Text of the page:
I-182 and Polls

October 22, 2016

How do you know the Mason-Dixon poll question on the medical marijuana initiative, I-182, is a politically-driven push poll, and how does the polling change when you use the actual ballot language rather than the mischaracterizing rhetoric?

Here’s how the Billings Gazette reported the poll question was framed:

“This ballot measure would allow wide use of medical marijuana, undoing many restrictions passed by the Republican-controlled Legislature in 2015.” (It was actually 2011. They changed it in their news story when they were corrected. When the poll was done did they say 2015?)

Based on this language, 51% of voters said they opposed the initiative while 44% said they supported it. Five percent of those polled said they were undecided.

Then came the headlines: Majority Opposes Medical Marijuana Initiative.

One can certainly point to the inflammatory language “allows for wide use” or “undoing many restrictions” as evidence of being a push poll. Nothing about the actual content of the initiative, just a characterization of it, comparing it to a nebulous, undefined something else – “restrictions.” But the weightier evidence is where it says undoing many restrictions “passed by the Republican-controlled Legislature.”

So, voter, if you identify as a Republican, this initiative is attempting to un-do the provisions you, as a Republican, would want.

Slick.

First, let’s go back to the “undoing restrictions” language. This has been a repeat offense of reporting on I-182. I-182 ADDS provisions to the current law to make the program more Transparent and Safe (requires licenses, mandatory inspections, testing labs). It “undoes” the 3 patient limit and the provision requiring physicians to pay for the Board of Medical Examiners to review them if they refer more than 25 patients.

In addition, it preserves police powers.

From Section 18 (50-46-339). Law enforcement authority

“Nothing in this chapter may be construed to limit a law enforcement agency’s ability to investigate unlawful activity in relation to a person or individual with a license or registry identification card.”

I-182 does not “undo restrictions.” I-182 removes provisions passed in the 2011 law that aimed at keeping the program from working, provisions many have said they wouldn’t support today. These provisions were designed to get as close to repeal as possible, given that Governor Schweitzer vetoed the 2011 repeal bill. This characterization is not ours. It was how it was described by those who crafted and supported the legislation in 2011 – “as close to repeal as possible.”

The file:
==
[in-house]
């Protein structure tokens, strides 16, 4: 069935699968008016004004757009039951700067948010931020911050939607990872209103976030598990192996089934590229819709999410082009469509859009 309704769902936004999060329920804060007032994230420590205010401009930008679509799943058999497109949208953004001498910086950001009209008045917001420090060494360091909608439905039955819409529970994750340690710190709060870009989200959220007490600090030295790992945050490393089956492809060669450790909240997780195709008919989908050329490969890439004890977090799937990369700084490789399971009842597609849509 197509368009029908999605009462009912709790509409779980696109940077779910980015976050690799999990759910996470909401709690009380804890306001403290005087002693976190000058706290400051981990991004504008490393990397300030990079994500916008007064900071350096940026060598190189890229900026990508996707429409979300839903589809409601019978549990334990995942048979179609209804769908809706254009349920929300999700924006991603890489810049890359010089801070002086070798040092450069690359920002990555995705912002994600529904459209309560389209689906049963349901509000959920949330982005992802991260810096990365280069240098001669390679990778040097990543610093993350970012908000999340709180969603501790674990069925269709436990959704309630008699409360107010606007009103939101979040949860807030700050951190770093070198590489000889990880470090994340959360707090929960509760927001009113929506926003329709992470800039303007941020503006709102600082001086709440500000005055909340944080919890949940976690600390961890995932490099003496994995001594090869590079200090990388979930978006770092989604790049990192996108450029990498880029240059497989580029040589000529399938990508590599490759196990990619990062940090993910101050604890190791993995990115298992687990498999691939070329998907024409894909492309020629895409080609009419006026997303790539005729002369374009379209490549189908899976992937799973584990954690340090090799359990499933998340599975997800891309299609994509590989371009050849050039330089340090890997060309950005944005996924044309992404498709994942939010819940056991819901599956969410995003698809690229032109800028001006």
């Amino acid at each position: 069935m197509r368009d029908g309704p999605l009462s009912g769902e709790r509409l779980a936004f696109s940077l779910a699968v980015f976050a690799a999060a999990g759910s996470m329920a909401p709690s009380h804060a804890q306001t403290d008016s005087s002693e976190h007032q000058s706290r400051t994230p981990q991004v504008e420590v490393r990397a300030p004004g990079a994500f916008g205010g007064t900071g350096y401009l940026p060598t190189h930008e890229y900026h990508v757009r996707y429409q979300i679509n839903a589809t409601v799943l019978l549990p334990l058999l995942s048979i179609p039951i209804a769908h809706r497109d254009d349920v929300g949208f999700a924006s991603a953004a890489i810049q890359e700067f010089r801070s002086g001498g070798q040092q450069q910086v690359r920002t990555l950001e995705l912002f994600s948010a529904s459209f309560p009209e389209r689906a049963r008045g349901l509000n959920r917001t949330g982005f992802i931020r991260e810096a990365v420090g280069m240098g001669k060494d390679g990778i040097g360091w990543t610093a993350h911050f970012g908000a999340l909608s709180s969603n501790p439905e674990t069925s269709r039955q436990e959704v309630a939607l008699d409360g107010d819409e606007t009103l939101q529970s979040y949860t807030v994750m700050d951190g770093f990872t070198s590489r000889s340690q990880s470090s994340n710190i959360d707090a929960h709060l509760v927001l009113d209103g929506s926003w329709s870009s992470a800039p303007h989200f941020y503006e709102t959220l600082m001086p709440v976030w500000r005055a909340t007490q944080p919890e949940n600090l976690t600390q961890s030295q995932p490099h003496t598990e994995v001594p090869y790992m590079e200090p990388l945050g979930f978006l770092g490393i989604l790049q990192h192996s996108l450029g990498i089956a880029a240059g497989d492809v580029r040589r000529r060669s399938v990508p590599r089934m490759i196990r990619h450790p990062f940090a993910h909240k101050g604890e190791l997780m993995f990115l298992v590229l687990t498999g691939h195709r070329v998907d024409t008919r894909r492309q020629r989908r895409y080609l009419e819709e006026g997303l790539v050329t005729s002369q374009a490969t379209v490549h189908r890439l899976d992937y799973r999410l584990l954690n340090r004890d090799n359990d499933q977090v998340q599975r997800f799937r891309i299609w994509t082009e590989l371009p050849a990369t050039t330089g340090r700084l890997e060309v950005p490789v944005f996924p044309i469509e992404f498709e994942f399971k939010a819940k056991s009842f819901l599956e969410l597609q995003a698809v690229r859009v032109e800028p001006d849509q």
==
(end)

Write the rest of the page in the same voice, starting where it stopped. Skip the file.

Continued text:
Removing these provisions address a third goal of I-182: Functional. The program has to be functional or it doesn’t exist. This was the objective of the 2011 law – to make the program so dysfunctional that it didn’t really exist. This goal was realized and is demonstrated by the fact that when the 2011 law went into effect in August of 2016, 93% of all medical marijuana patients lost their provider.

There are also side issues of anti-medical marijuana zealot, one-man show Steve Zabawa and his shell of an organization, SafeMontana, having and publishing the Mason-Dixon/Billings Gazette polling data on his facebook page before the Billings Gazette had released the results, driving them, then, to run the story that day.

So, Steve Zabawa got the favor of a polling question that pushed his agenda. He received the polling data (from somewhere) before it was released. Then, he turned around and screwed the people helping him along by publishing their expensive polling data and scooping them.

What a fine comrade.

Steve Zabawa driving the content of a major Montana newspaper is troubling. Zabawa has expressed that he believes himself also to be Republican gubernatorial candidate Greg Gianforte’s puppet-master as he has claimed that Gianforte will put the Commissioner of Political Practices Jon Motl in jail for him if he gets elected because of Motl’s finding of Zabawa being in violation of campaign finance laws . (Gianforte’s campaign has said Gianforte has no plan to do this.)  Zabawa also sits on Ryan Zinke’s health care advisory committee bringing his skills as a car salesman with a personal ax to grind to the matter of health care in Montana. Steve Zabawa is the 18th top contributor to Montana political campaigns (as Rimrock Auto). That must be why Republicans tolerate this joker screwing with their reputations.

But the MTCIA has spoken to many Republican legislators and candidates over the course of this campaign season. Overwhelmingly they have said they support access to medical marijuana and I-182.  Were they lying? We don’t think so.

So why is Mason-Dixon(?)/Billings Gazette(?)/Lee papers(?) trying to leverage the Republican brand against medical marijuana access?

Does the Republican Party mind being used like this by car salesman from Billings?

When voters are polled on the actual ballot language, rather than push-polled for the sake of pushing a political agenda, the outcome is very different. 59% support. 32% oppose. Below is polling data on the actual ballot language from Harstad Strategic Research, Inc. from September 2016.

harstad_poll-9-30-16_1024

 

So who came up with the polling language in the Mason-Dixon poll? The pollster? The Billings Gazette? Lee papers? Steve Zabawa? Whoever it is, they should file as an incidental committee, working on behalf of SafeMontana to eliminate medical marijuana access for Montanans with debilitating illnesses.

(Aside from all that, it’s pretty provocative that even with such mischaracterizing language calculated to get a “no” response, only 51% were against.)

 

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